Fruit tree grafting workshop – September 2013

Monday, May 6th, 2013

fruit tree graftingFruit tree grafting workshop with Jason Ross, Sutherland Nursery

Would you like to learn how to graft a fruit tree (apple or pear) at a hands on workshop?

The workshop is planned for Sunday Sept 1st – 2013 –  from 1-4pm.

Prior to the workshop, participants will receive instructions on how to take cuttings suitable for
grafting. The cuttings need to be taken at the beginning of July, when the trees are fully dormant.

If you don’t have a favourite fruit tree to take cuttings, we may be able to help. During the recent
community fruit harvest, we identified some trees with delicious fruit that appear to do very well in
our area, which we would like to graft.

The cost of the workshop is $30 to graft an apple or $40 for a pear. This covers the cost of rootstock,
potting mix, demonstration and tuition from Jason, and venue hire. If you’d really like to come, but
the cost is a barrier, let me know and we will try to sort out something. Venue will be confirmed
once we know we have viable numbers.

Please register by 10 June, supplying the information below to Kristen Bracey (North East Valley Transition Towns 473).
Her contact details are:

473 9535 or 027 779 5481

Payment is required in
advance. Places are limited so register as soon as possible.




Will you bring own cutting (therefore which rootstock do you require)?

Yes Type:


Type of cutting you would like supplied: (apple or pear)

Would you like to graft more than one tree? Extra rootstock are $10 per extra apple rootstock (please choose dwarf or standard size) and $20 per pear rootstock. Please include this in your registration payment as we need to order the rootstock.

Spring Food Forests / Edible Forest Gardens

Monday, November 5th, 2012

I just adore this time of year in the edible garden. I especially enjoy the food forest (edible forest garden) parts of the garden where all the work of weeding, mulching, transplanting and pruning was done in the winter and now is just a time for observing the fresh new growth, flowering and insects doing their pollination (and parisitising!).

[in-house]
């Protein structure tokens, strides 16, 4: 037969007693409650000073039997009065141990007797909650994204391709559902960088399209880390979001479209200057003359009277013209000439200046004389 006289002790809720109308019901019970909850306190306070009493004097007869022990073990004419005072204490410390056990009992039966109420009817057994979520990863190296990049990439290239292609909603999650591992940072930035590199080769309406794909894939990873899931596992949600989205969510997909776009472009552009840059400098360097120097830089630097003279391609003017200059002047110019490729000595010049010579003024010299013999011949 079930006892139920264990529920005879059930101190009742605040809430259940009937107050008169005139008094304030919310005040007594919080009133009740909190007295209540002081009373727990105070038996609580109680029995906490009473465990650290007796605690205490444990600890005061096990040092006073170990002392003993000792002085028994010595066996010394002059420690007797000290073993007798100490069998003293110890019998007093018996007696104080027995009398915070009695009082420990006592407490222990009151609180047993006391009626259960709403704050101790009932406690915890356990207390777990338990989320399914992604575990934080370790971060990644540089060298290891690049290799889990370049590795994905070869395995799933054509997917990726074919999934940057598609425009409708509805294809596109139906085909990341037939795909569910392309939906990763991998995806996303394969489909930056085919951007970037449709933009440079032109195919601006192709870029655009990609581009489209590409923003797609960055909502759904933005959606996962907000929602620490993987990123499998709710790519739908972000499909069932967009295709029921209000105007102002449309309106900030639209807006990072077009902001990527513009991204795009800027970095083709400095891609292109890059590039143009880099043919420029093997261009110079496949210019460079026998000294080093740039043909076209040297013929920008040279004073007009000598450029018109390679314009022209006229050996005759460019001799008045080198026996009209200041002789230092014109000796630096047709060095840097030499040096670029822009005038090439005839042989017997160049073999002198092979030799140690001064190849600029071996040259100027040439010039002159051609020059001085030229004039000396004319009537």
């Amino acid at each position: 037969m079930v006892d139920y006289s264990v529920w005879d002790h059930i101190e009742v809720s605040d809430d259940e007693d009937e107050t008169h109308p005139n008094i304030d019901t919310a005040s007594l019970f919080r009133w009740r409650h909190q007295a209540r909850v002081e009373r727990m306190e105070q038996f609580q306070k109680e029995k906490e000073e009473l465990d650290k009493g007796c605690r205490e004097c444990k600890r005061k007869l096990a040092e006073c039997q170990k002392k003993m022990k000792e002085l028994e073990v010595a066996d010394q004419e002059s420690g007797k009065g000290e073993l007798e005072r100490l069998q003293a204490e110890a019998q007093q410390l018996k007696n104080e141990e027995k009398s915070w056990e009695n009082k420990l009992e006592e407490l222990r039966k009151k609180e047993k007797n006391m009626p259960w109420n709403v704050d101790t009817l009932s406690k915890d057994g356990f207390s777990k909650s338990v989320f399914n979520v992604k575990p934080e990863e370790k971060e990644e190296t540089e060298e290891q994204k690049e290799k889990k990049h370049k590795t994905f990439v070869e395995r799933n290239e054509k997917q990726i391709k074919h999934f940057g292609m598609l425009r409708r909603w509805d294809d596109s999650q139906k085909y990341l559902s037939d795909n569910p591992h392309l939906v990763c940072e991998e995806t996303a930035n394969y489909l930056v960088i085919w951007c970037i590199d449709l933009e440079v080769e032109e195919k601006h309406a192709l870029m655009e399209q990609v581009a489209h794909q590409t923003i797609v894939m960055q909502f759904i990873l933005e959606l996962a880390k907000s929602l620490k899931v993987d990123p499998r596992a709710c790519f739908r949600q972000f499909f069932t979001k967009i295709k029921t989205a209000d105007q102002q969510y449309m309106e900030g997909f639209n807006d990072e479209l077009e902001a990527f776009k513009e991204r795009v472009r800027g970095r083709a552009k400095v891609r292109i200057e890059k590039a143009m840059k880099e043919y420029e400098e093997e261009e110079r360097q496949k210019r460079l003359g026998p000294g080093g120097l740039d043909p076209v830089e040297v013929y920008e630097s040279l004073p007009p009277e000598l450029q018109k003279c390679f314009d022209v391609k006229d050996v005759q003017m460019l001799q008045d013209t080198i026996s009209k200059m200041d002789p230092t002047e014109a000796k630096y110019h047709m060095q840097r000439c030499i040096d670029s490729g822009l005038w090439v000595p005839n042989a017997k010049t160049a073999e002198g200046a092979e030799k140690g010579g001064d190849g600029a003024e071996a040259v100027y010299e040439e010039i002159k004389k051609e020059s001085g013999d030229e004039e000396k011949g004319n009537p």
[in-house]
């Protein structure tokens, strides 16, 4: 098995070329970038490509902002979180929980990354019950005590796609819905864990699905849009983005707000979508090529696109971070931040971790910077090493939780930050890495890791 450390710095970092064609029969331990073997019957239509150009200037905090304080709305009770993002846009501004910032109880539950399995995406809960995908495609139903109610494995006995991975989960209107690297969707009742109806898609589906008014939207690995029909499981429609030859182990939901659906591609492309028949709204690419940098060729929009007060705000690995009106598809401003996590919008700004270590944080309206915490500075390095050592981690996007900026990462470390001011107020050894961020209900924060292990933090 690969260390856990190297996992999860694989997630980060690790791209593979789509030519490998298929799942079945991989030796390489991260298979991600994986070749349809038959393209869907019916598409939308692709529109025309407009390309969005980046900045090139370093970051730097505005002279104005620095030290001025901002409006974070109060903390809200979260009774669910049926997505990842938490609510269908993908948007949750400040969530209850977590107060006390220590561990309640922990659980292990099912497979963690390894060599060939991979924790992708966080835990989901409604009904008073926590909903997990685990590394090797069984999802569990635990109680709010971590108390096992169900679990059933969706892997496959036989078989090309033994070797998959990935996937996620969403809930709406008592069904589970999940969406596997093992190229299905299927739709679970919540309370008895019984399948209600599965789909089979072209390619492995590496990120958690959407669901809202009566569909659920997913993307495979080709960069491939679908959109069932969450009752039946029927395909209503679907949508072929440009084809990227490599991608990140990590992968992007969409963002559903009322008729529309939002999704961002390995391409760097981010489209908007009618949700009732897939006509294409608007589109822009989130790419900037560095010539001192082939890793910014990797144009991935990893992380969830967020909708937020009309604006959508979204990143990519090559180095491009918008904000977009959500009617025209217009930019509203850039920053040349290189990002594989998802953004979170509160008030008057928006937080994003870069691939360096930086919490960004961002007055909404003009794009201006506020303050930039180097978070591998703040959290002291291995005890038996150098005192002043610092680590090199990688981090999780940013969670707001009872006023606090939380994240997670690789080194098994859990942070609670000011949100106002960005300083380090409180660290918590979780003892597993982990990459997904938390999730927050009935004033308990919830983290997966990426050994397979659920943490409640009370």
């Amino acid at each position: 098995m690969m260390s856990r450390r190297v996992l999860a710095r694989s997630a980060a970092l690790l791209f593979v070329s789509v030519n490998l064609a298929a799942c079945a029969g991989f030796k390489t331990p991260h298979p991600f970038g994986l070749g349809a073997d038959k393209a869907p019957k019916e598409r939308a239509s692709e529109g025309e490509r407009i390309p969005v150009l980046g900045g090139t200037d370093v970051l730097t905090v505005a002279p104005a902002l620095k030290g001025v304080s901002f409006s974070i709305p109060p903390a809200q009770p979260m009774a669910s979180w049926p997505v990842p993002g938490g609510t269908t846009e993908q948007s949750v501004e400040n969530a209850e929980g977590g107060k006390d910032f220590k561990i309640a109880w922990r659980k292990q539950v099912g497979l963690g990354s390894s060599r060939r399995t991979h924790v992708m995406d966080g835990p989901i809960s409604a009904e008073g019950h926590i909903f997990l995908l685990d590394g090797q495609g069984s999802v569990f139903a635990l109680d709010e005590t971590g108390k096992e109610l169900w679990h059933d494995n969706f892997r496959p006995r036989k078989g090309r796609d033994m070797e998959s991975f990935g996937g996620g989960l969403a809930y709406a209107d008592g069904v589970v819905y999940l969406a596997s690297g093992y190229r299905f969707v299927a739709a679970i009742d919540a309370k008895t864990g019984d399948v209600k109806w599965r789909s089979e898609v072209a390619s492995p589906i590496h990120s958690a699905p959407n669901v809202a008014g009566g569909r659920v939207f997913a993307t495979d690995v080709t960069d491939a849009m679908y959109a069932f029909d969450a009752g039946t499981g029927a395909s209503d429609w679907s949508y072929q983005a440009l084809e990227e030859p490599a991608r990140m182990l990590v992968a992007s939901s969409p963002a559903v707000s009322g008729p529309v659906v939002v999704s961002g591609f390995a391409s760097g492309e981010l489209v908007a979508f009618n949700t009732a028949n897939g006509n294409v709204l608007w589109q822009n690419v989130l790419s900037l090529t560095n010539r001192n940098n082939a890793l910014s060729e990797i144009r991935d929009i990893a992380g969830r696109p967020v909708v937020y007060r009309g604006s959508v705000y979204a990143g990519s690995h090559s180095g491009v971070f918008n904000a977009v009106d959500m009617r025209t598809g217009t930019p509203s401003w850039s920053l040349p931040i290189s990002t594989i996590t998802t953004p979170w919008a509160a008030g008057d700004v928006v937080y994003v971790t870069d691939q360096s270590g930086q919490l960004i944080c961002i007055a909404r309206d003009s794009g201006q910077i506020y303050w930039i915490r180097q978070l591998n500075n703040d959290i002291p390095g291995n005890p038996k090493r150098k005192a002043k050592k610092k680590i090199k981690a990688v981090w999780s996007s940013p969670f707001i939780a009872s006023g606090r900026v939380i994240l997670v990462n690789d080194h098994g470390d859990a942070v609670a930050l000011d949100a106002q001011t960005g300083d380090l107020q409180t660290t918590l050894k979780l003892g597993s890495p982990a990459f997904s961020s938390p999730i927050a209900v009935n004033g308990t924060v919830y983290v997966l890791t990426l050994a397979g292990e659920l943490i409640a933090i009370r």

This picture is taken in Waitati at a garden where I work. In it are apple and plum trees, redcurrants, perennial vegetables/ herbs / multifunctional dynamic accumulators: sorrel, lovage, globe artichoke, lemon balm, sweet cicily, russian and evergreen comfrey.

I am extra excited to be thinking about food forests as I am co-tutoring a workshop on them later in the month, with Robina McCurdy and Jon Foote as part of the LOCALISING FOOD TOUR, look out for an upcoming post with detals.

Fennel, sweet cicely and lemon balm. These are planted under fruit trees for a range of benefits. For the trees they provide a ground cover, excluding weeds and mining up minerals from deep in the soil they deposit them on the soil surface for the fruit trees to feed on. For us they provide herbal tea, salad crops, rhubarb sweetening and delicious seeds.

Here Russian and evergreen comfrey growing under berry fruits has been slashed and dropped to feed the soil. This really enjoyable job is done two or three times during the summer.

Gooseberries with comfrey underneath, autumn raspberry rows, an apricot and hazel nuts behind, in a well sheltered sun trap.

Fruit trees we planted very closely in rows with companion plants, in order to trial many varieties in a small space. Sunflowers are planted as a cash crop in between the rows while the trees are small.